Cognitive Responses in Persuasion

By Richard E. Petty; Thomas M. Ostrom et al. | Go to book overview

12
Cognitive Responses to Mass Media Advocacy

Peter Wright Stanford University


INTRODUCTION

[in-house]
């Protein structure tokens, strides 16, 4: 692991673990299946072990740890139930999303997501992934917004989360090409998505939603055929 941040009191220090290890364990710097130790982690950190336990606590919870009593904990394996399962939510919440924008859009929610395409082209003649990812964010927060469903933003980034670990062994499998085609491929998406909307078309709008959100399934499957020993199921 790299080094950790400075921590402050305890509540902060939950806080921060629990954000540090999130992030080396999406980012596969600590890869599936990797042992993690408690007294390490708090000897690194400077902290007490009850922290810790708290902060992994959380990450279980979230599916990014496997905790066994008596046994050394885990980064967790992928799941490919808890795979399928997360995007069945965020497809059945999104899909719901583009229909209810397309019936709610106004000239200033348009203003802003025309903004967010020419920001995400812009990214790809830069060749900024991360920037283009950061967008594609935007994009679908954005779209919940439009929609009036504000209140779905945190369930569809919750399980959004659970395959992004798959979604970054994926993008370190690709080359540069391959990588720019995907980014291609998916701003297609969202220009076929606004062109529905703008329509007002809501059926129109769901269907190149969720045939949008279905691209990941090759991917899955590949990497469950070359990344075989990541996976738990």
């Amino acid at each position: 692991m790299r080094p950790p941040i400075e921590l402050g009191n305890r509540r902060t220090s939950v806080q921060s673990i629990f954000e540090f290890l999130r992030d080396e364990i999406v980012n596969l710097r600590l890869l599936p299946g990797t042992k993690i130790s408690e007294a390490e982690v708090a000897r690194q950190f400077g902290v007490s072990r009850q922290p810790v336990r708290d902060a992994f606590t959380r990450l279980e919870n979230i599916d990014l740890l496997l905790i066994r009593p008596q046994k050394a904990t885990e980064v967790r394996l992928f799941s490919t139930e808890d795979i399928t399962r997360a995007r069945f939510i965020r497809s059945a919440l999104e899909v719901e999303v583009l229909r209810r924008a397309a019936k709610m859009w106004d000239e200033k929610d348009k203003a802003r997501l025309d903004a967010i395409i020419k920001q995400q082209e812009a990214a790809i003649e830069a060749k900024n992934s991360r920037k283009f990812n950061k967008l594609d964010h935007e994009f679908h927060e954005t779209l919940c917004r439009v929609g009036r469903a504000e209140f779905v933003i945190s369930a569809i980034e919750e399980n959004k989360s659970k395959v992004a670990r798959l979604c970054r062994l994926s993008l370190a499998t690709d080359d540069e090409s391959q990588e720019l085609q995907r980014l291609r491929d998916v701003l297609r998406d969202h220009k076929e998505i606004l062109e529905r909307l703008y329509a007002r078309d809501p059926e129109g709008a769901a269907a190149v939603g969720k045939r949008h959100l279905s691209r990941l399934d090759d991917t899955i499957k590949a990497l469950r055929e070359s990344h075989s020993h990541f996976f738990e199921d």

The previous chapters in this text have described in considerable detail the cognitive response approach to persuasion, and how this approach is useful in understanding the accumulated experiments on attitude change. In this chapter, we use the cognitive response approach to understand an applied problem-the persuasiveness of mass media advocacy attempts. McGuire ( 1979a) attributed the scarcity of theoretically interesting media effects research in the attitude change literature to the way the attitude change theories popular in social psychology had evolved. The cognitive response approach differs from traditional approaches in ways that make it potentially conducive to investigating media effects. The emphasis on active processing activities draws attention to the audience member's limited processing abilities and, consequently, to reception environment factors that inhibit the person's ability to generate thoughts. Cognitive response researchers have gravitated toward examining factors that can strain audience response opportunity more so than researchers stimulated by other theoretical models. Media differences may affect audience response activities largely by creating reception environments that differ significantly in the strain they place on audience response opportunities. Evidence on such effects is reviewed in this chapter. The cognitive response model also provides a natural theoretical bridge between persuasion theory and choice theory. Formal models of the choice process typically depict someone actively processing information during pre-choice deliberations (e.g., Coombs, Dawes, & Tversky, 1970; Newell & Simon, 1972), not simply referring back to already formed global

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